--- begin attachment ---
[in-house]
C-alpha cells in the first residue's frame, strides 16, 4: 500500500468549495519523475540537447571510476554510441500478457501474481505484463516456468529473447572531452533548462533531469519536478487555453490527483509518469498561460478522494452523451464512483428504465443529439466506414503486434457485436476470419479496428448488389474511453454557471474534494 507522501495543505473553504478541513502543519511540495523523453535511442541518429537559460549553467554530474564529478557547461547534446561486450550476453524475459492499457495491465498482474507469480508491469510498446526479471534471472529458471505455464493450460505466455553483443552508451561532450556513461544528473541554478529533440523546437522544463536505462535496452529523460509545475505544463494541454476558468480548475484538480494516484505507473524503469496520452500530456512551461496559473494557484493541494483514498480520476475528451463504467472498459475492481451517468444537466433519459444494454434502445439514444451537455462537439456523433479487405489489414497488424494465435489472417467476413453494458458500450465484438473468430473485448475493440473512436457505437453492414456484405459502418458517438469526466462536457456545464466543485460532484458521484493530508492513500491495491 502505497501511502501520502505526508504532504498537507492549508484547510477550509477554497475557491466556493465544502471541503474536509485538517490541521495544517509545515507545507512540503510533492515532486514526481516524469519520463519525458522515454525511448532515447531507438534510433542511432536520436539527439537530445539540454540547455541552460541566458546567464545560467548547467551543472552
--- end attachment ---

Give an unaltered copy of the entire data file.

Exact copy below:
[in-house]
C-alpha cells in the first residue's frame, strides 16, 4: 500500500468549495519523475540537447571510476554510441500478457501474481505484463516456468529473447572531452533548462533531469519536478487555453490527483509518469498561460478522494452523451464512483428504465443529439466506414503486434457485436476470419479496428448488389474511453454557471474534494 507522501495543505473553504478541513502543519511540495523523453535511442541518429537559460549553467554530474564529478557547461547534446561486450550476453524475459492499457495491465498482474507469480508491469510498446526479471534471472529458471505455464493450460505466455553483443552508451561532450556513461544528473541554478529533440523546437522544463536505462535496452529523460509545475505544463494541454476558468480548475484538480494516484505507473524503469496520452500530456512551461496559473494557484493541494483514498480520476475528451463504467472498459475492481451517468444537466433519459444494454434502445439514444451537455462537439456523433479487405489489414497488424494465435489472417467476413453494458458500450465484438473468430473485448475493440473512436457505437453492414456484405459502418458517438469526466462536457456545464466543485460532484458521484493530508492513500491495491 502505497501511502501520502505526508504532504498537507492549508484547510477550509477554497475557491466556493465544502471541503474536509485538517490541521495544517509545515507545507512540503510533492515532486514526481516524469519520463519525458522515454525511448532515447531507438534510433542511432536520436539527439537530445539540454540547455541552460541566458546567464545560467548547467551543472552